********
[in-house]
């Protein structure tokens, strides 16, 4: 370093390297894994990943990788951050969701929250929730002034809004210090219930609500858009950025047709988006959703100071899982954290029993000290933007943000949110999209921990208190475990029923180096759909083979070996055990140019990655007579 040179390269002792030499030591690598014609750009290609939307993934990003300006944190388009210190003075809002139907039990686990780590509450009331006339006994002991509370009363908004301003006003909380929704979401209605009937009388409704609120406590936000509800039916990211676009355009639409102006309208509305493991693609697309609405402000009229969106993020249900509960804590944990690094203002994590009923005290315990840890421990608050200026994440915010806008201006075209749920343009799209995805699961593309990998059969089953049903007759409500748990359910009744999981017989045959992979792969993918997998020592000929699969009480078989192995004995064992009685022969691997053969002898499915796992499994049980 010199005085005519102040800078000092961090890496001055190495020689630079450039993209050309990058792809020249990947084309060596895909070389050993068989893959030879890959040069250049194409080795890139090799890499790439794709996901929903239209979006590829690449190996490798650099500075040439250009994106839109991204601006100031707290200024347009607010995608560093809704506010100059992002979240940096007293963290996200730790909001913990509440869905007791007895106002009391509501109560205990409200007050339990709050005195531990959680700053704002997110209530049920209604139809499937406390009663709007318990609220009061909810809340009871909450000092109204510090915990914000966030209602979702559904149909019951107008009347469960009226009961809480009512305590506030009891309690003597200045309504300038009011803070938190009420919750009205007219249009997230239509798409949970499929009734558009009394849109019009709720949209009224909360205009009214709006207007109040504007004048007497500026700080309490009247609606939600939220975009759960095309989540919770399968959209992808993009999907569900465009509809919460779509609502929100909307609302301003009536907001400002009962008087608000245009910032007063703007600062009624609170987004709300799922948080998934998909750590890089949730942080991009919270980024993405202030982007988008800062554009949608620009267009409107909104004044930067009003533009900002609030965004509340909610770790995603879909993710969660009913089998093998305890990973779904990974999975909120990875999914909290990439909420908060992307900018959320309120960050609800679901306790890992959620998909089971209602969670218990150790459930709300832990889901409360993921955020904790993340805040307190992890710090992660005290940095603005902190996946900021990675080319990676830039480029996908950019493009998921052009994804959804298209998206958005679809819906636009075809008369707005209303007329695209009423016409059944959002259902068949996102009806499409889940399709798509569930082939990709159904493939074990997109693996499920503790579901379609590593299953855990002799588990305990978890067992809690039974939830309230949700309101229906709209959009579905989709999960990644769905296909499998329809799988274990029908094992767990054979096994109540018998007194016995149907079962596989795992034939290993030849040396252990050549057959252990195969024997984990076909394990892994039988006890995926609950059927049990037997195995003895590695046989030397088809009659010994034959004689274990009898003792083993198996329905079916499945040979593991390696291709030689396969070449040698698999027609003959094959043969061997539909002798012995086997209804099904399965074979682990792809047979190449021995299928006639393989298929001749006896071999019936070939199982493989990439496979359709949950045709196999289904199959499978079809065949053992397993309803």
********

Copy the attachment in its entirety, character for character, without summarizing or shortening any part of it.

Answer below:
[in-house]
């Protein structure tokens, strides 16, 4: 370093390297894994990943990788951050969701929250929730002034809004210090219930609500858009950025047709988006959703100071899982954290029993000290933007943000949110999209921990208190475990029923180096759909083979070996055990140019990655007579 040179390269002792030499030591690598014609750009290609939307993934990003300006944190388009210190003075809002139907039990686990780590509450009331006339006994002991509370009363908004301003006003909380929704979401209605009937009388409704609120406590936000509800039916990211676009355009639409102006309208509305493991693609697309609405402000009229969106993020249900509960804590944990690094203002994590009923005290315990840890421990608050200026994440915010806008201006075209749920343009799209995805699961593309990998059969089953049903007759409500748990359910009744999981017989045959992979792969993918997998020592000929699969009480078989192995004995064992009685022969691997053969002898499915796992499994049980 010199005085005519102040800078000092961090890496001055190495020689630079450039993209050309990058792809020249990947084309060596895909070389050993068989893959030879890959040069250049194409080795890139090799890499790439794709996901929903239209979006590829690449190996490798650099500075040439250009994106839109991204601006100031707290200024347009607010995608560093809704506010100059992002979240940096007293963290996200730790909001913990509440869905007791007895106002009391509501109560205990409200007050339990709050005195531990959680700053704002997110209530049920209604139809499937406390009663709007318990609220009061909810809340009871909450000092109204510090915990914000966030209602979702559904149909019951107008009347469960009226009961809480009512305590506030009891309690003597200045309504300038009011803070938190009420919750009205007219249009997230239509798409949970499929009734558009009394849109019009709720949209009224909360205009009214709006207007109040504007004048007497500026700080309490009247609606939600939220975009759960095309989540919770399968959209992808993009999907569900465009509809919460779509609502929100909307609302301003009536907001400002009962008087608000245009910032007063703007600062009624609170987004709300799922948080998934998909750590890089949730942080991009919270980024993405202030982007988008800062554009949608620009267009409107909104004044930067009003533009900002609030965004509340909610770790995603879909993710969660009913089998093998305890990973779904990974999975909120990875999914909290990439909420908060992307900018959320309120960050609800679901306790890992959620998909089971209602969670218990150790459930709300832990889901409360993921955020904790993340805040307190992890710090992660005290940095603005902190996946900021990675080319990676830039480029996908950019493009998921052009994804959804298209998206958005679809819906636009075809008369707005209303007329695209009423016409059944959002259902068949996102009806499409889940399709798509569930082939990709159904493939074990997109693996499920503790579901379609590593299953855990002799588990305990978890067992809690039974939830309230949700309101229906709209959009579905989709999960990644769905296909499998329809799988274990029908094992767990054979096994109540018998007194016995149907079962596989795992034939290993030849040396252990050549057959252990195969024997984990076909394990892994039988006890995926609950059927049990037997195995003895590695046989030397088809009659010994034959004689274990009898003792083993198996329905079916499945040979593991390696291709030689396969070449040698698999027609003959094959043969061997539909002798012995086997209804099904399965074979682990792809047979190449021995299928006639393989298929001749006896071999019936070939199982493989990439496979359709949950045709196999289904199959499978079809065949053992397993309803």